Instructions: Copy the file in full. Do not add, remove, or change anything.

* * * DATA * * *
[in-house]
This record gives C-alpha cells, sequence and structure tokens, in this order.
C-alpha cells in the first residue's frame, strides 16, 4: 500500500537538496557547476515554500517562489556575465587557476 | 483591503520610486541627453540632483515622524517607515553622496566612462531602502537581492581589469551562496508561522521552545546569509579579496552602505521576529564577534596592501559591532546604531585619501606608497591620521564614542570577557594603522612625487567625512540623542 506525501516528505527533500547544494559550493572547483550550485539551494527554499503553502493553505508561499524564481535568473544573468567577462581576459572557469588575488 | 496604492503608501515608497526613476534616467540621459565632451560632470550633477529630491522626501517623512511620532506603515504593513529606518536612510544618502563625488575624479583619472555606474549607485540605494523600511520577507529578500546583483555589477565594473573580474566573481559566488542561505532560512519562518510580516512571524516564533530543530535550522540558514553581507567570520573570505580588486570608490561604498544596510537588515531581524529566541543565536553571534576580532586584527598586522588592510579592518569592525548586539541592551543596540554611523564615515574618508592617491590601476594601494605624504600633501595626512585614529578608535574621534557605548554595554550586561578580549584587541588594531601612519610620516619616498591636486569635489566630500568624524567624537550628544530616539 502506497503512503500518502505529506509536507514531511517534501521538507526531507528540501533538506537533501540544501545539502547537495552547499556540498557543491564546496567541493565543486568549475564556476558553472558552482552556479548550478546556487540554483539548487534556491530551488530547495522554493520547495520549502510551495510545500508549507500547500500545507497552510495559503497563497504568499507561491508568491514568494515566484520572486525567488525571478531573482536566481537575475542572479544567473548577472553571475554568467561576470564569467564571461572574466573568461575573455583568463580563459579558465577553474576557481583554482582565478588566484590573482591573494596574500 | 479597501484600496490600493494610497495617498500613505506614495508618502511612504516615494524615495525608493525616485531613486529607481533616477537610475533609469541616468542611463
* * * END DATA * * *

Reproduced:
[in-house]
This record gives C-alpha cells, sequence and structure tokens, in this order.
C-alpha cells in the first residue's frame, strides 16, 4: 500500500537538496557547476515554500517562489556575465587557476 | 483591503520610486541627453540632483515622524517607515553622496566612462531602502537581492581589469551562496508561522521552545546569509579579496552602505521576529564577534596592501559591532546604531585619501606608497591620521564614542570577557594603522612625487567625512540623542 506525501516528505527533500547544494559550493572547483550550485539551494527554499503553502493553505508561499524564481535568473544573468567577462581576459572557469588575488 | 496604492503608501515608497526613476534616467540621459565632451560632470550633477529630491522626501517623512511620532506603515504593513529606518536612510544618502563625488575624479583619472555606474549607485540605494523600511520577507529578500546583483555589477565594473573580474566573481559566488542561505532560512519562518510580516512571524516564533530543530535550522540558514553581507567570520573570505580588486570608490561604498544596510537588515531581524529566541543565536553571534576580532586584527598586522588592510579592518569592525548586539541592551543596540554611523564615515574618508592617491590601476594601494605624504600633501595626512585614529578608535574621534557605548554595554550586561578580549584587541588594531601612519610620516619616498591636486569635489566630500568624524567624537550628544530616539 502506497503512503500518502505529506509536507514531511517534501521538507526531507528540501533538506537533501540544501545539502547537495552547499556540498557543491564546496567541493565543486568549475564556476558553472558552482552556479548550478546556487540554483539548487534556491530551488530547495522554493520547495520549502510551495510545500508549507500547500500545507497552510495559503497563497504568499507561491508568491514568494515566484520572486525567488525571478531573482536566481537575475542572479544567473548577472553571475554568467561576470564569467564571461572574466573568461575573455583568463580563459579558465577553474576557481583554482582565478588566484590573482591573494596574500 | 479597501484600496490600493494610497495617498500613505506614495508618502511612504516615494524615495525608493525616485531613486529607481533616477537610475533609469541616468542611463